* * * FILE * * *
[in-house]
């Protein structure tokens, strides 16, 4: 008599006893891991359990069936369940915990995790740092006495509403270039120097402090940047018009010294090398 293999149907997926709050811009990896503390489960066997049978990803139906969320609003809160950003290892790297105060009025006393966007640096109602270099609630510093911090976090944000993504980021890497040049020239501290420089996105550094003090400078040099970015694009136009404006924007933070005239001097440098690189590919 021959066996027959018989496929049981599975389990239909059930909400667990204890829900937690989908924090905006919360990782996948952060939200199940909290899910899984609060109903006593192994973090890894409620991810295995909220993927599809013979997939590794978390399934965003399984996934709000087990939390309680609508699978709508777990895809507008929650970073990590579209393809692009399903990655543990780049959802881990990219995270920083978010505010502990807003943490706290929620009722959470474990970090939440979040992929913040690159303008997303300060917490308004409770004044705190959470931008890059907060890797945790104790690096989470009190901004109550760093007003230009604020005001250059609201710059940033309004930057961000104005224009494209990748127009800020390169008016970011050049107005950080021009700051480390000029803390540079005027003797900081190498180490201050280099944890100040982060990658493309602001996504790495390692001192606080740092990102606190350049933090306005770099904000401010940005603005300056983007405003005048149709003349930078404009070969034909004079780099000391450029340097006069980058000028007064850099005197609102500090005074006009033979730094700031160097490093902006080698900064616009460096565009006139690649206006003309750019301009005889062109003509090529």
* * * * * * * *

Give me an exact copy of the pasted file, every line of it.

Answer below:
[in-house]
């Protein structure tokens, strides 16, 4: 008599006893891991359990069936369940915990995790740092006495509403270039120097402090940047018009010294090398 293999149907997926709050811009990896503390489960066997049978990803139906969320609003809160950003290892790297105060009025006393966007640096109602270099609630510093911090976090944000993504980021890497040049020239501290420089996105550094003090400078040099970015694009136009404006924007933070005239001097440098690189590919 021959066996027959018989496929049981599975389990239909059930909400667990204890829900937690989908924090905006919360990782996948952060939200199940909290899910899984609060109903006593192994973090890894409620991810295995909220993927599809013979997939590794978390399934965003399984996934709000087990939390309680609508699978709508777990895809507008929650970073990590579209393809692009399903990655543990780049959802881990990219995270920083978010505010502990807003943490706290929620009722959470474990970090939440979040992929913040690159303008997303300060917490308004409770004044705190959470931008890059907060890797945790104790690096989470009190901004109550760093007003230009604020005001250059609201710059940033309004930057961000104005224009494209990748127009800020390169008016970011050049107005950080021009700051480390000029803390540079005027003797900081190498180490201050280099944890100040982060990658493309602001996504790495390692001192606080740092990102606190350049933090306005770099904000401010940005603005300056983007405003005048149709003349930078404009070969034909004079780099000391450029340097006069980058000028007064850099005197609102500090005074006009033979730094700031160097490093902006080698900064616009460096565009006139690649206006003309750019301009005889062109003509090529």